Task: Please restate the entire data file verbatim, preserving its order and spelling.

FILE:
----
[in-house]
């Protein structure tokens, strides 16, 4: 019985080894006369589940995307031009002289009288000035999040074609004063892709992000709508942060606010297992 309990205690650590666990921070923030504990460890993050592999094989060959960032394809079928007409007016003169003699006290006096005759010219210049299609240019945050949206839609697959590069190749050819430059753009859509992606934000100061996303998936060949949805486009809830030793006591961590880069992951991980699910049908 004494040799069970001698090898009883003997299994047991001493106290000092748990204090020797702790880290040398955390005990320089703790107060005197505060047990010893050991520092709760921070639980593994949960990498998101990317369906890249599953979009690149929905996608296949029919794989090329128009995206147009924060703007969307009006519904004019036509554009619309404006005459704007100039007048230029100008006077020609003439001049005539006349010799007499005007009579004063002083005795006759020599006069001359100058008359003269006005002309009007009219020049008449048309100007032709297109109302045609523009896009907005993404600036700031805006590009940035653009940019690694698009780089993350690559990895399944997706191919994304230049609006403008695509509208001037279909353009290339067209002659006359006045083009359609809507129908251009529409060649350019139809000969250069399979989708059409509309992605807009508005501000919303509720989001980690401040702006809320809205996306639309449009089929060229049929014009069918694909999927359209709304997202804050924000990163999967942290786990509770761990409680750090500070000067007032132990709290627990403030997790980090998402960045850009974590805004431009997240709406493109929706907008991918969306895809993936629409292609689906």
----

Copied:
[in-house]
């Protein structure tokens, strides 16, 4: 019985080894006369589940995307031009002289009288000035999040074609004063892709992000709508942060606010297992 309990205690650590666990921070923030504990460890993050592999094989060959960032394809079928007409007016003169003699006290006096005759010219210049299609240019945050949206839609697959590069190749050819430059753009859509992606934000100061996303998936060949949805486009809830030793006591961590880069992951991980699910049908 004494040799069970001698090898009883003997299994047991001493106290000092748990204090020797702790880290040398955390005990320089703790107060005197505060047990010893050991520092709760921070639980593994949960990498998101990317369906890249599953979009690149929905996608296949029919794989090329128009995206147009924060703007969307009006519904004019036509554009619309404006005459704007100039007048230029100008006077020609003439001049005539006349010799007499005007009579004063002083005795006759020599006069001359100058008359003269006005002309009007009219020049008449048309100007032709297109109302045609523009896009907005993404600036700031805006590009940035653009940019690694698009780089993350690559990895399944997706191919994304230049609006403008695509509208001037279909353009290339067209002659006359006045083009359609809507129908251009529409060649350019139809000969250069399979989708059409509309992605807009508005501000919303509720989001980690401040702006809320809205996306639309449009089929060229049929014009069918694909999927359209709304997202804050924000990163999967942290786990509770761990409680750090500070000067007032132990709290627990403030997790980090998402960045850009974590805004431009997240709406493109929706907008991918969306895809993936629409292609689906």